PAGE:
The UK government’s demands for greater transparency with respect to the identity of offshore entities is coming up against the UK legal profession’s long-established legal obligations to its clients not to disclose their information, it is emerging.
According to a notice on the Law Society’s website, which was picked up and reported by the Society of Trust & Estate Practitioners’ online news portal, notices that will request firms “that advise clients on the establishment of offshore companies or trusts to provide details to HMRC of any client seeking to create an offshore entity and their interest in the entity”, beginning next month, are seen as “likely to conflict” with clients’ right to legal professional privilege (LPP), the STEP Bulletin says, citing the Law Society of England and Wales among its sources.
So-called “trust or company service providers” (TCSPs) are due to begin receiving ‘pre-notice letters’ in connection with the new disclosure obligations, the STEP Bulletin report notes, adding that there could be some lack of clarity as to how a TCSP is defined for the purposes of this new disclosure rule.
It says the pre-notice letters will ask advisers to provide the name and address of their client; the entity details (name, jurisdiction, date of registration); and “details of persons with beneficial ownership or interest in the entity”.
According to the STEP report, both STEP and the Law Society have been in “protracted talks” with HMRC over the past year about the difficulty firms will have in squaring their LPP obligations to their clients with their obligations to comply with the new regulations.
Difficulties firms affected by the new information demands may have in obtaining the relevant data matter are another area of concern, the STEP report notes.
Global transparency demands
The demands for greater transparency are being forced on governments around the world, in response to concerns about widespread, large-scale tax evasion and avoidance that were first sparked by the global financial crisis in 2008, and renewed last year after the so-called Panama Papers revelations. As reported, this involved the leak of more than 11 million documents from a Panamanian law firm, Mossack Fonseca, via a never-yet-unidentified source, to Germany’s Suddeutsche Zeitung newspaper, which then shared them with the International Consortium of Investigative Journalists, which, in turn, passed them to some 107 media organisations around the world.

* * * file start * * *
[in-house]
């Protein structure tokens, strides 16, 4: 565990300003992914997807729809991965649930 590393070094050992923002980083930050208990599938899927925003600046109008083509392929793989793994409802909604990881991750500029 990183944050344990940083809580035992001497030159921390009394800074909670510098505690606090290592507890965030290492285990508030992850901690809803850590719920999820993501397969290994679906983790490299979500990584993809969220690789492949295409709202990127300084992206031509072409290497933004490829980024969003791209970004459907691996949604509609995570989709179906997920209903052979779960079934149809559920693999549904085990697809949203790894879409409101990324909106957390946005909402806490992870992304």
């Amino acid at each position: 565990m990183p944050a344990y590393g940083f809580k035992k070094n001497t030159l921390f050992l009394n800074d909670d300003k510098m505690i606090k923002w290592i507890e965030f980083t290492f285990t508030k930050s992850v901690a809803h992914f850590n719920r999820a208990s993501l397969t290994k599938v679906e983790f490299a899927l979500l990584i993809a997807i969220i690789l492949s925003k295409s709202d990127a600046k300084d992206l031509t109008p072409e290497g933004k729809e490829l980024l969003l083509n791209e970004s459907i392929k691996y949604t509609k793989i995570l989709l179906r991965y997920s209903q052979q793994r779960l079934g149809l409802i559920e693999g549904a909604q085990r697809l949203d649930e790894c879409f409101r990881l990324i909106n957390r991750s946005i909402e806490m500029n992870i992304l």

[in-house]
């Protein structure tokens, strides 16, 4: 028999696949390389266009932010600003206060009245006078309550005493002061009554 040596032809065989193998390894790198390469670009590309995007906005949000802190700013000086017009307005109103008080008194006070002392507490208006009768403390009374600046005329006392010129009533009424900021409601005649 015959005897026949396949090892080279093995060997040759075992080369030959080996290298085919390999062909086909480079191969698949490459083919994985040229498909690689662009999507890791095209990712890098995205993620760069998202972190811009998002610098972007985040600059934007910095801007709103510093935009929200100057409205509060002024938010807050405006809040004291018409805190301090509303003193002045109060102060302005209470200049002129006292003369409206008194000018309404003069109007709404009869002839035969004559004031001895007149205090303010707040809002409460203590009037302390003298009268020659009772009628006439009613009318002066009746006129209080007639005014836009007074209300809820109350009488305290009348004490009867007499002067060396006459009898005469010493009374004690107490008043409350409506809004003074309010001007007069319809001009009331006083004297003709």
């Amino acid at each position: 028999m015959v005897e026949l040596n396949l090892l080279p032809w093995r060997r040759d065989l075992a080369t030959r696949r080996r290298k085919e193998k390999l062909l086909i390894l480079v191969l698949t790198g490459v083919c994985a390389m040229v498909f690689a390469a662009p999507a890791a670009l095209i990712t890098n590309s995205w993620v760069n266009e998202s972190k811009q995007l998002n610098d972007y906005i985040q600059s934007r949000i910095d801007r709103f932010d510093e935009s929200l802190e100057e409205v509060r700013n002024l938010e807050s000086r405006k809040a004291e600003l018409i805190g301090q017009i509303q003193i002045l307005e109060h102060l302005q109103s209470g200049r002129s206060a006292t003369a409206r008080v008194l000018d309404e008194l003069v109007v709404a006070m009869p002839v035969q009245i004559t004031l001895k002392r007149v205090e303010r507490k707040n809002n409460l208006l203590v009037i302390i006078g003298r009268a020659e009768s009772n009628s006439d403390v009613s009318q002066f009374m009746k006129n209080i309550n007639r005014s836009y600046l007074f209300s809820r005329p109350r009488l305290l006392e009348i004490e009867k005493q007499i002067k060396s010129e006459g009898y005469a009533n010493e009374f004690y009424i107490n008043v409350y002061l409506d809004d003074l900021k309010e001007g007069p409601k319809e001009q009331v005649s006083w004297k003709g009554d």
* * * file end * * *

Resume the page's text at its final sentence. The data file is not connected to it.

In its statement on the matter, the E&W Law Society says it “understands why HMRC regards such demands for information as being in the public interest”, but notes that “it is, however, also a matter of settled law that when a balance is to be struck between competing public interests, predominance is to be given to legal professional privilege”.
“Neither the Law Society nor individual law firms will wish to be in conflict with HMRC,” the statement continues.
“Nevertheless, the Law Society has informed HMRC that it will vigorously defend and protect legal professional privilege by all possible means, including litigation as necessary.”
The challenge of reconciling clients’ needs and expectations of privilege with new demands for transparency has been in the news on other fronts in recent years. London-based Withers LLP partner Filippo Noseda, for example, has been calling attention to the way he says the OECD’s Common Reporting Standard requirements for automatic information exchange pose a potentially “major threat to privacy and data protection rules, and indeed threatens basic human rights in important areas”.